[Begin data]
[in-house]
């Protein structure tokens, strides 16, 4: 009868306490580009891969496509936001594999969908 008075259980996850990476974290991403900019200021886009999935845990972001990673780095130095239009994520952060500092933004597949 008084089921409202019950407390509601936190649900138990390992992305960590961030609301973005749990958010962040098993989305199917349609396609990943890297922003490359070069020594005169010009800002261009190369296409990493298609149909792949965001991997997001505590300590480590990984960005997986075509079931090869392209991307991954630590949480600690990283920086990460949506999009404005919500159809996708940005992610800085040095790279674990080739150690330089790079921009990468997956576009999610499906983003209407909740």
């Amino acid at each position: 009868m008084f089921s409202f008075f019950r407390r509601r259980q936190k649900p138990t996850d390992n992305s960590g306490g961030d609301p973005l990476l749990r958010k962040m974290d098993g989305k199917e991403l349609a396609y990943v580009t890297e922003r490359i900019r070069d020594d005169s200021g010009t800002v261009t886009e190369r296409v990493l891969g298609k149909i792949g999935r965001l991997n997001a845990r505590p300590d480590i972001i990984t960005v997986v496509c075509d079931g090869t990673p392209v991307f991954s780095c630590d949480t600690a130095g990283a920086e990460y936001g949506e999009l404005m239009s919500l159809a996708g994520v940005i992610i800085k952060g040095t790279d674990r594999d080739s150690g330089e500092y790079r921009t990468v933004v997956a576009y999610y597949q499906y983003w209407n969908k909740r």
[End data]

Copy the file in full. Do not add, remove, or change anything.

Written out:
[in-house]
């Protein structure tokens, strides 16, 4: 009868306490580009891969496509936001594999969908 008075259980996850990476974290991403900019200021886009999935845990972001990673780095130095239009994520952060500092933004597949 008084089921409202019950407390509601936190649900138990390992992305960590961030609301973005749990958010962040098993989305199917349609396609990943890297922003490359070069020594005169010009800002261009190369296409990493298609149909792949965001991997997001505590300590480590990984960005997986075509079931090869392209991307991954630590949480600690990283920086990460949506999009404005919500159809996708940005992610800085040095790279674990080739150690330089790079921009990468997956576009999610499906983003209407909740």
């Amino acid at each position: 009868m008084f089921s409202f008075f019950r407390r509601r259980q936190k649900p138990t996850d390992n992305s960590g306490g961030d609301p973005l990476l749990r958010k962040m974290d098993g989305k199917e991403l349609a396609y990943v580009t890297e922003r490359i900019r070069d020594d005169s200021g010009t800002v261009t886009e190369r296409v990493l891969g298609k149909i792949g999935r965001l991997n997001a845990r505590p300590d480590i972001i990984t960005v997986v496509c075509d079931g090869t990673p392209v991307f991954s780095c630590d949480t600690a130095g990283a920086e990460y936001g949506e999009l404005m239009s919500l159809a996708g994520v940005i992610i800085k952060g040095t790279d674990r594999d080739s150690g330089e500092y790079r921009t990468v933004v997956a576009y999610y597949q499906y983003w209407n969908k909740r």